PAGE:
Minimizing Injuries

Gymnastics has been rated one of the toughest sports in the world, and along with that comes the factor of injuries; gymnasts are subject to injuries almost as frequently as football players!

 While injuries and accidents are bound to happen and can not be avoided altogether, there are precautions you can take to minimize the risk. These precautions come in forms of mental/body awareness, sufficient muscle strength, and clear communication.

 The most important safety rule is to know what you are doing. Never blindly attempt a trick you are not familiar with. You should understand the basic mechanics of the skill, and know what to do in case something goes wrong. If the trick doesn't go as planned, your body should immediately respond in a safe way for you to "bail out."

 Another related rule is that you should know where and how your body is oriented throughout the skill. If you are twisting, you should be able to "sense" how far you have twisted, and if you are flipping, you should know how much you have rotated. This awareness should keep you alert, so that in case something doesn't go as planned, you have time to land safely.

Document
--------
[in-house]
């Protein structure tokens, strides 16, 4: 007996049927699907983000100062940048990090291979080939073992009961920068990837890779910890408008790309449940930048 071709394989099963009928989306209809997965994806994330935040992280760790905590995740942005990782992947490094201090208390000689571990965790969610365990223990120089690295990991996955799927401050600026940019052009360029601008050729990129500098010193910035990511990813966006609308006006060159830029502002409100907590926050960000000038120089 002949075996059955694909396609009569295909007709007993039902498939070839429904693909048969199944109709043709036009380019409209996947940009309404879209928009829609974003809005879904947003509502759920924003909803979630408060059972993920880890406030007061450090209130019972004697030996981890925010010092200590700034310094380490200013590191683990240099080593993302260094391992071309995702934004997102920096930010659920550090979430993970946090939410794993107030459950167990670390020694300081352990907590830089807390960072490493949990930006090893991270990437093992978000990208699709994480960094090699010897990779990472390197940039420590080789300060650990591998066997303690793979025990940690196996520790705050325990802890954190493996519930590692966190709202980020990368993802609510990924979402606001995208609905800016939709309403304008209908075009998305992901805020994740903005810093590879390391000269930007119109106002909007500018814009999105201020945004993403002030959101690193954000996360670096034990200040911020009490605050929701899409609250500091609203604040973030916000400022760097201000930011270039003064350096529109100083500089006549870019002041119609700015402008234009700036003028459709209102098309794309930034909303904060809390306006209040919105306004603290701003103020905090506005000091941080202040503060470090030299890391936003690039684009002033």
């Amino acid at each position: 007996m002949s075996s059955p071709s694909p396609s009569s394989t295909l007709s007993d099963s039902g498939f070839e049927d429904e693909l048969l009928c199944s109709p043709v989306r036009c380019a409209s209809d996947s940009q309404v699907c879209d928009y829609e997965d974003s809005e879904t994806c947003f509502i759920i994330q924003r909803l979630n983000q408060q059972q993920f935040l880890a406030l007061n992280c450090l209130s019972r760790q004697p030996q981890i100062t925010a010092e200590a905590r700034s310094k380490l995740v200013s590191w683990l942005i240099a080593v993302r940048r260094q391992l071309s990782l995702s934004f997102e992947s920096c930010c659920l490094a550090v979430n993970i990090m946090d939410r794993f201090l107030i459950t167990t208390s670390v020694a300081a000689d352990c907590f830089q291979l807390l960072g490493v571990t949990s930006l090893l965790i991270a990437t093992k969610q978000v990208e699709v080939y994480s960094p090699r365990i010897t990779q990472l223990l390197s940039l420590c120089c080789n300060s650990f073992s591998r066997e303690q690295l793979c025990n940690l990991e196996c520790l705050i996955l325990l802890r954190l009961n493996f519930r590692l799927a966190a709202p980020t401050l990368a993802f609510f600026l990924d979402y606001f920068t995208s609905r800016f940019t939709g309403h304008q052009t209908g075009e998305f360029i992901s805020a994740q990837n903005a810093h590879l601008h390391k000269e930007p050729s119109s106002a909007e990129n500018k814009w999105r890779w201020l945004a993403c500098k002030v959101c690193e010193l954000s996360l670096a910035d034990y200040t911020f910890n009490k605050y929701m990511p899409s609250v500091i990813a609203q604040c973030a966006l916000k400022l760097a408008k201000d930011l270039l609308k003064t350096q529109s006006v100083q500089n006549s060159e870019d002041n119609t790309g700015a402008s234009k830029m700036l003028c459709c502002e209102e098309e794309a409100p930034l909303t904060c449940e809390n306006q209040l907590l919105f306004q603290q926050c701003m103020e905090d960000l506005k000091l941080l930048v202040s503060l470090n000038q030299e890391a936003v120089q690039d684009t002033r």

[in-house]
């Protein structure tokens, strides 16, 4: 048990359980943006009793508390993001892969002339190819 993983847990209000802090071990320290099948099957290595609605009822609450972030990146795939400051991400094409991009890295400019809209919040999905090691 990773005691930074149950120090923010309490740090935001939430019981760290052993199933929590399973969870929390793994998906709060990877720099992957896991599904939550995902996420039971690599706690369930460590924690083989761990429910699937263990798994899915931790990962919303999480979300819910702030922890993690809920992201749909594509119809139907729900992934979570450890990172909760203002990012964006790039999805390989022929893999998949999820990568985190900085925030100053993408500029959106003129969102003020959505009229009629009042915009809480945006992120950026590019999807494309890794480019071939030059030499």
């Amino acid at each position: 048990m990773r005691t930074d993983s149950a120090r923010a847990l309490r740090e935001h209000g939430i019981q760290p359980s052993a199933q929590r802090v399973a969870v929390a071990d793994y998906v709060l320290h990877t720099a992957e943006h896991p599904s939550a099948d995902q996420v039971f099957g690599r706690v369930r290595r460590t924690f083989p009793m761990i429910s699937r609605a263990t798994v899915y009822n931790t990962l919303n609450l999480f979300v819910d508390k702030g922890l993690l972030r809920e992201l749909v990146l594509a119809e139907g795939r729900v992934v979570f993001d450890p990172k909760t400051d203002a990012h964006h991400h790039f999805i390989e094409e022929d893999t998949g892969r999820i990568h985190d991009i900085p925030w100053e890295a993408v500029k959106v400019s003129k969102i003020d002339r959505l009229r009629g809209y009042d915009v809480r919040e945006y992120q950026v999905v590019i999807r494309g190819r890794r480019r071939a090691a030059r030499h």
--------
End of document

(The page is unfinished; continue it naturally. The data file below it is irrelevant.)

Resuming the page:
Many injuries happen because one or more sets of muscles are not strong enough to support the stress that the joints take. The most common example of this is twisted/sprained ankles. There are small, but essential muscles that run from your calf down to your foot, and when they are not strong enough, you will find that "turning your ankle" occurs frequently. For this and many other recurring injuries, conditioning targeting those weak muscles can lessen the likelihood of them happening.

 Last, but not least, is the importance of open communication and understanding between you, your coach, and your teammates. It should always be clear between everyone involved about what you are being asked to do. If your coach expects you to do a particular skill, but you misunderstand and do something different, your coach may not spot you correctly. Similarly, you should know what your teammates and other gymnasts around you are doing. Collisions and other accidental impacts can be serious if you are not aware of what someone else is doing.

 Of course, there are many other items of safety precautions to take into consideration. These include:

Safety precautions are important not only in gymnastics, but in other sports and in everyday life, too. Making common practice of these rules will make it safe, not only for you, but for everyone else around you.